As if the capital markets didn’t have enough to worry about with inflation and geopolitical tensions with Russia and Ukraine, yield curve inversions are adding an extra dose of anxiety.
“On Wednesday, the bond market watched with peril as the yield on the US 10-year Treasury bond briefly dipped below that of the two-year benchmark bond,” wrote Jonathan Shapiro in the Financial Review. “This was not long after the 30-year yield fell below the five-year yield for the first time since 2006.”
What’s the deal with inverted yield curves? When the benchmark short-term yield is higher than the 10-year yield, it could a forthcoming sign of a recession.
The fixed income investor has options to navigate this tricky market. One way is to get broad exposure or go short on duration.
Cushion Your Portfolio With Bonds
Often seen as an ideal safe haven asset, bonds can help cushion a portfolio that may be too heavy on equities should a downturn occur. Irrespective of whether a portfolio’s stock-bond split is 70-30, 60-40, or something else, investors can get broad-based bond exposure with the Vanguard Total Bond Market Index Fund ETF Shares (BND).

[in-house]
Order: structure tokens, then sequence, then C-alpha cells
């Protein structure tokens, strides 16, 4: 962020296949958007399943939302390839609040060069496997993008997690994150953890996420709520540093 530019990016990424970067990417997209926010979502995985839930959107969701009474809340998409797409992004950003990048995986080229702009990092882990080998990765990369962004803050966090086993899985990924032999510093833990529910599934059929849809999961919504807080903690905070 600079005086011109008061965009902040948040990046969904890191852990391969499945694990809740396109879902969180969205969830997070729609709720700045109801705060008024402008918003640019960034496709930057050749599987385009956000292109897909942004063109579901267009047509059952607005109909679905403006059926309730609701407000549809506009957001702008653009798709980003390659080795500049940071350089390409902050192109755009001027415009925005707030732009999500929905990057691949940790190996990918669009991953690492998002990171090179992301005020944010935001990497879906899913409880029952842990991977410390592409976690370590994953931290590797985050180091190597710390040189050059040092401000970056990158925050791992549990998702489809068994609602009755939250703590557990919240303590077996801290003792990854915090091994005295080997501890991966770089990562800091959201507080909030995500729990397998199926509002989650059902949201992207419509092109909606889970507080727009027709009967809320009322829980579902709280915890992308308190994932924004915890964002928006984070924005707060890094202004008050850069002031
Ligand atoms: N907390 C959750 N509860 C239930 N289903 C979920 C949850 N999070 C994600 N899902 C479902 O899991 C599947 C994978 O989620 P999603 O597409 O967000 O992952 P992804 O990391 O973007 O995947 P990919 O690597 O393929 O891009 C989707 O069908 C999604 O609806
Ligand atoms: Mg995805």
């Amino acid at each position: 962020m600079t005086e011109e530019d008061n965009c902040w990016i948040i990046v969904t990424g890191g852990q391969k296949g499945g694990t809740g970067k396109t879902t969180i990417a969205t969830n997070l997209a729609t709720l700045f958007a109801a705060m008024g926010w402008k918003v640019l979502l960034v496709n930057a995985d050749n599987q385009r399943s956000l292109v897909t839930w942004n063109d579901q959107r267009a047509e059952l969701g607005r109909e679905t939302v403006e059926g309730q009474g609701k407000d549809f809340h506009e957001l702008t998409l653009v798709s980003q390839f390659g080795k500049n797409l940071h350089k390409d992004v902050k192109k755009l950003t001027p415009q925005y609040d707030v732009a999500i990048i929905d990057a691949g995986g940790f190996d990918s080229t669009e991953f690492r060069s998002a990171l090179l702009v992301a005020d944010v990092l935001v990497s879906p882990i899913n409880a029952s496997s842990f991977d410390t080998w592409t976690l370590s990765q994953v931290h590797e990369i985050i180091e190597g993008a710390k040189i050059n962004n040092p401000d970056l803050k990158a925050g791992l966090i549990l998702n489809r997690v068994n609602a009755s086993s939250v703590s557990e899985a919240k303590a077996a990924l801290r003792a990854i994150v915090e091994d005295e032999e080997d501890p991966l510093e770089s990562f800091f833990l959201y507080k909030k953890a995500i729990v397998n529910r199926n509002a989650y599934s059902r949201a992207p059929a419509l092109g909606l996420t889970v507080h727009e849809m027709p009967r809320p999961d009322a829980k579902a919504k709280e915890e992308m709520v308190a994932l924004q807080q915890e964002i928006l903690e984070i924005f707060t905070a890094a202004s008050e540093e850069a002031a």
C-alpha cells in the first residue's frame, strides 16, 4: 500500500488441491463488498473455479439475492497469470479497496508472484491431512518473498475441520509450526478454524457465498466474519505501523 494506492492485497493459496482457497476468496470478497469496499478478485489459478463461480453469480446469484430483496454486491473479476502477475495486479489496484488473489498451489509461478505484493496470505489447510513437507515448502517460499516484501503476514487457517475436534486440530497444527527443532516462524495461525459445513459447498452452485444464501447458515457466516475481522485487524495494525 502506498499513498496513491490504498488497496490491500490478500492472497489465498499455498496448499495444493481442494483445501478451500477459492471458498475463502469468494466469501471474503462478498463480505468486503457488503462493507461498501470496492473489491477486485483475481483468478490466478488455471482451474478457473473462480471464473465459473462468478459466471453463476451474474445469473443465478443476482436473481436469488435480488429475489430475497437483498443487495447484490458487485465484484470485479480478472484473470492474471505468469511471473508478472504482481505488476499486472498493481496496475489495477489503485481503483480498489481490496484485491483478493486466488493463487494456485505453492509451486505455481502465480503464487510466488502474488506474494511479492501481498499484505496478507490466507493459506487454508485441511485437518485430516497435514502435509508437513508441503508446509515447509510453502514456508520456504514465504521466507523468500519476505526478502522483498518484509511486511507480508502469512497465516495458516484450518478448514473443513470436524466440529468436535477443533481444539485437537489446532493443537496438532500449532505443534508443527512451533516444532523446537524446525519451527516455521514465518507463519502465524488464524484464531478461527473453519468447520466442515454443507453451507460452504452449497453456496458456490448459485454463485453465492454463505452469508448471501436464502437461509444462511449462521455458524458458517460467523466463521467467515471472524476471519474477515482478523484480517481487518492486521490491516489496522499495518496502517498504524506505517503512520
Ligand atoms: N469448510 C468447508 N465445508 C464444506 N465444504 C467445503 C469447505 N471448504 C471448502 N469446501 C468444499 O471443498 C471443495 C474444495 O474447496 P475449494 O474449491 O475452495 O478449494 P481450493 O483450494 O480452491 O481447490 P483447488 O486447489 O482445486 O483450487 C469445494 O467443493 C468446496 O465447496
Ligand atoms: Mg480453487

BND seeks the performance of the Bloomberg U.S. Aggregate Float Adjusted Index, which represents a wide spectrum of public, investment-grade, taxable, fixed income securities in the United States, including government, corporate, and international dollar-denominated bonds, as well as mortgage-backed and asset-backed securities, all with maturities of more than one year.
As mentioned, bond investors can use BND as a traditional hedging component when the equities market goes awry. Short-term traders can also use the ETF, thanks to its dynamic ability to be bought and sold quickly in the open market due to its liquidity.
With short duration in focus, the Vanguard Short-Term Treasury ETF (VGSH) is a prime option to consider. This ETF offers exposure to short-term government bonds, focusing on Treasury bonds that mature in one to three years.
It can be an ideal option, given the uncertainty in the current market environment. Bonds can offer investors a safe haven against stock market volatility, while short-term bonds limit the risks of potential rate rises that can rob investors of fixed income opportunities.
- Seeks to provide current income with modest price fluctuation.
- Invests primarily in high-quality (investment-grade) U.S. Treasury bonds.
- Maintains a dollar-weighted average maturity of one to three years.
For more news, information, and strategy, visit the Fixed Income Channel.